I understand your point, but you have interpreted “interesting” in terms of quantity. As Trevor has shown on Port Rowan, it is the quality of operations which are essential to maintaining interest: moving at a slow speed, drawing up to make sure that couplers are aligned – and pulling back if they are not – pausing to pump up the air, perform a test, and then the pump up the air again before setting off. Also, concentration on quality rather than quantity means that you, as operator, can enjoy the realism of the scene you have created with less track and number 10 turnouts. In fact, I would suggest that use of number 6 turnouts would be counter productive in these circumstances as the realism of movement would be destroyed.

    There is nothing wrong with the phrase “operational interest”, or at least we need to reclaim the phrase and give it a wider meaning, so that freedom layouts are seen to be operationally interesting.

    Incidentally, I have nothing against large layouts with multi-track yards using number 6 turnouts, as they aim at a different type of realism, that of shifting loads, cars and trains. That is simply not my personal bag.


  2. mike

    Hi Simon,

    “I understand your point, but you have interpreted “interesting” in terms of quantity.”

    Yes, in the sense of that is how it is typically used by the advocates of more track equals more operation. You and I, among a growing number of others, understand a different meaning: that being the one one you outlined.

    I’m in total agreement with your comments and perhaps should have thought my wording through more carefully. What I wish to banish from my thinking is the mindset that you need more track, or more of whatever in order to have a satisfying layout. This is simply a bill of goods we’ve been sold over the years.

    I like the thought of yours about reclaiming the language. Words mean things whether we wish to keep to a stricter definition or desire a more fluid interpretation. Our use of language within the hobby has become careless with obvious and not so obvious consequences as a result.

    Thanks for keeping me honest Simon. And thank you for the compliment about the photo. I took the liberty of removing the duplicate comment without the link.


  3. Simon


    I am glad you didn’t think though your words “more carefully”, as this has opened up a conversation which would otherwise have been missing. That’s not a terrible pun, but an intentional choice of words.

    Thanks for removing the extraneous link. I have had an email from Geoff Forster (of “Penhydd” fame) in which he also comments on that photo, with the words: “the closing photo is brilliant and just goes to show how the simple approach can pay off. What he has lost in track he has gained in atmosphere”


  4. mike

    I’m flattered. Please convey my appreciation to Geoff for his kind words, and also that I’m a fan of his work.


  5. Matt


    I have to agree with Simon. It is the quality, not quantity of operations that make a model interesting. Your end result looks more interesting in photos and you have taken into consideration the operations of the yard.

    Most modelers, including myself, have limited modeling time. Working with the idea of less will in the end give you more satisfaction. Enjoy the new layout!


  6. Simon

    Will do, but he reads this blog, so probably knows already.

  7. mike

    Thanks Matt, I am enjoying the layout more these days.


  8. Glenn

    Hello Mike

    Thanks for the update. I note with interest that much of the reasons you have enjoyed the ‘new’ arrangement is the visual relationship to VJ such as the openness and operating scheme – will more elements be up for the cut soon?

    I like your mobile office trailer project. I think it will firmly set the timeline you are after when there are no locos present.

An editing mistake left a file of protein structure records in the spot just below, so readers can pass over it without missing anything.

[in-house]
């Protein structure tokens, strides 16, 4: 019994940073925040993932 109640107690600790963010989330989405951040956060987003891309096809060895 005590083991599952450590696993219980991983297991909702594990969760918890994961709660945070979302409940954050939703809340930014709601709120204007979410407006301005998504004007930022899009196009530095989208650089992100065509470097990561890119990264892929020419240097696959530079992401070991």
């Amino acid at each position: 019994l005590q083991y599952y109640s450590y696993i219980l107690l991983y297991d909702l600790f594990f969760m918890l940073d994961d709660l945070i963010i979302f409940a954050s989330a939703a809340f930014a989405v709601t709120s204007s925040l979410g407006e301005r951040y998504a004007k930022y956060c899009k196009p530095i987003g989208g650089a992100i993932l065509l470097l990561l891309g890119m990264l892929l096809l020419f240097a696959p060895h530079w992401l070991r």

Coming back to your interest in decaying overgrown short line track work, perhaps the multiple track arrangement was also fundamentally ajar with the rundown nature you are trying to project. A bare bones operation is unlikely to keep more track than it needs to.

    Thanks for the update and glad to hear your renewed enthusiasm. My own ideas are progressing well with some orders placed and a wealth of operating information and standards recently found online.

    Look forward to your next installment


  9. mike

    Hi Glenn,

    Thanks for the kind words.

    You touched on some interesting points that I hadn’t thought of consciously, but as you suggested, perhaps they were making themselves known subconsciously. I think you’re right, the density of the number of tracks was at odds with what I saw when railfanning the line.

    In quarter-inch scale it is so easy to overwhelm a given space with track because of the room it requires. This quickly becomes apparent in the design stages and is a prime reason many people ignore the scale. They simply can’t reconcile the number of features they desire with the amount of space available for them, without resorting to severe compromises.

    As for my own progress, I think I have pared things downs to the point of sufficiency. The amount and configuration of the track feels much better and I don’t know what else I would remove at this point. There is ample room for the scenic treatments I desire, and operations are more interesting than before. So I think the layout is closing in on it’s optimal state.

    I’ll be interested to learn about your own progress.


  10. Geoff

    Hi Mike,

    I have long been a fan of the ‘less can mean more’ approach and your closing photo really shows just how effective it can be. You have created an extremely atmospheric scene there which also gives a feeling of place. I keep returning to that photo and each time my eye picks up something new. There are so many interesting textures,shapes and features which bring the scene alive.

    A simple method of operation with little track can be very rewarding, I used to run Penhydd at a very leisurely pace. Over the course of a week or so I would work through a sequence with each movement having a purpose and would just wander into the railway room as I saw fit to pick up where I had left off. It has already been pointed out here the quality of operation is far better than quantity and I fully concur.

    Your piece on backscenes was also spot on, keeping the horizon low with a big sky creates real depth. In closing I would like to thank you for taking an interest in my own modelling and for the kind comments you have made.

    Thank you and Best Wishes,

  11. mike

    Thank you Geoff! It’s wonderful to hear from you. I came to your Chronicles of Pennhydd blog fairly late and enjoyed catching up. I’m also following your new project with great interest. I appreciate the kind words about the work. With a tighter focus, the layout is more enjoyable than ever.